Nebraska’s Innovation Hub Fuels Growth

Nebraska Innovation Campus is reaping the rewards of thinking big. From supporting startups’ expansion, to becoming a community destination and offering facilities that draw international attention, the public-private innovation hub is fueling growth.

Qinnan Yang, Nate Korth and Mallory Van Haute conduct research in the Nebraska Food for Health Center.

A three-story, 80,000-square-foot building opened in September, creating more space after the first 380,000 square feet reached full capacity. The building is already attracting local, national and international companies.

“The new space is drawing interest from companies in Nebraska and from around the world,” said Dan Duncan, NIC’s executive director. “The building was designed to foster the kind of collaborative culture between the private sector and university faculty and students that will help companies thrive.”

“The new space is drawing interest from companies in Nebraska and from around the world.”

Dan Duncan

The Nebraska Department of Economic Development has been supportive in NIC’s foreign company recruitment efforts, Duncan said.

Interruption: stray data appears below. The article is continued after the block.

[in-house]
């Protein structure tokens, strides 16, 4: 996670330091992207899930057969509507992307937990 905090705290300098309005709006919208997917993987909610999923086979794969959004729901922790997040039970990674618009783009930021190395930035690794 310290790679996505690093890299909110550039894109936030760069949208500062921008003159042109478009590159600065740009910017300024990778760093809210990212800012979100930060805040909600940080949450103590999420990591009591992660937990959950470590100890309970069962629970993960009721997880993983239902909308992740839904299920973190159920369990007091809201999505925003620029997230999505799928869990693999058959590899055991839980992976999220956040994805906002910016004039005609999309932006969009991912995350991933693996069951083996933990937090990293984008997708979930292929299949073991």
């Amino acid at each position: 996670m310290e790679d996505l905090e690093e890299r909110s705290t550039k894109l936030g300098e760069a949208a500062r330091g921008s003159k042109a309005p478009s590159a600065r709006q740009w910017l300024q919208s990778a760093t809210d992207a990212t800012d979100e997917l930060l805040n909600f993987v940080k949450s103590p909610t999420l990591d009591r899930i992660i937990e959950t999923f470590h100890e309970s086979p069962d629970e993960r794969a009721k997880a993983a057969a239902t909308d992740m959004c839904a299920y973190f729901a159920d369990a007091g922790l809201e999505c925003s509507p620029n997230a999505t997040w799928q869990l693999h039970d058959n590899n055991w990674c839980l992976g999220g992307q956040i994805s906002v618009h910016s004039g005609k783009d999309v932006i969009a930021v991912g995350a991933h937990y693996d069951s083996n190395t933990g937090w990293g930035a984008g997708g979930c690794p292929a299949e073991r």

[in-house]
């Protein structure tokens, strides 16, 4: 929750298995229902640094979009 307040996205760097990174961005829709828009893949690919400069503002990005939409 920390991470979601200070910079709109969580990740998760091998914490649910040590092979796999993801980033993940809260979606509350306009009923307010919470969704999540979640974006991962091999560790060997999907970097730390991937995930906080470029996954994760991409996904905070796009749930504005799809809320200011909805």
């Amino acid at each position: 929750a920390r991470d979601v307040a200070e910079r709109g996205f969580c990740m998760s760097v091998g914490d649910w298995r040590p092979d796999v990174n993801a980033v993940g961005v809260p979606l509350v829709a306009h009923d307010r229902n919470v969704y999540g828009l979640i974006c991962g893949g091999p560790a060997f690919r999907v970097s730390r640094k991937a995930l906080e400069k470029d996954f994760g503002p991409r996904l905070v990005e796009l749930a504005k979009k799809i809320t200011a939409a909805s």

Virtual Incision Corp., a biomedical company that joined NIC in 2016, plans to move into the building, which offers space for the faculty startup to expand its operations. The new facility will include Nebraska’s first pilot manufacturing and prototyping facility as well as a simulated operating room and a pilot production facility for assembling the company’s miniaturized surgical robots.

The Biotech Connector, the state’s first wet lab incubator, also opened in 2018. Designed to boost Nebraska’s biotechnology sector and create jobs, the 7,700-square-foot facility offers equipment, expertise and networking to startups.

Faculty startup Virtual Incision joined NIC in 2016 and is expanding operations.

The Connector, a partnership between NIC, the university, Bio Nebraska, Invest Nebraska and DED, currently houses five companies.

Established partners are expanding, too. Spreetail, an e-commerce company that moved to NIC in 2015, doubled its square footage this year to accommodate rapid growth. The space boosts capacity for the company’s internship program, which employs more than 65 interns, about 50 percent of whom are Nebraska students.

NIC also is transforming into a community hub through initiatives that welcome people with diverse interests to participate in innovation. For example, Nebraska Innovation Studio, NIC’s collaborative makerspace, hosts a woodturning program that helps veterans adjust to civilian life.

Bob Wilhelm
“The university provides an important connection between the state’s economy and growth. Together, researchers, industry and state leaders can broaden economic opportunities in Nebraska,” said Bob Wilhelm, vice chancellor for research and economic development.

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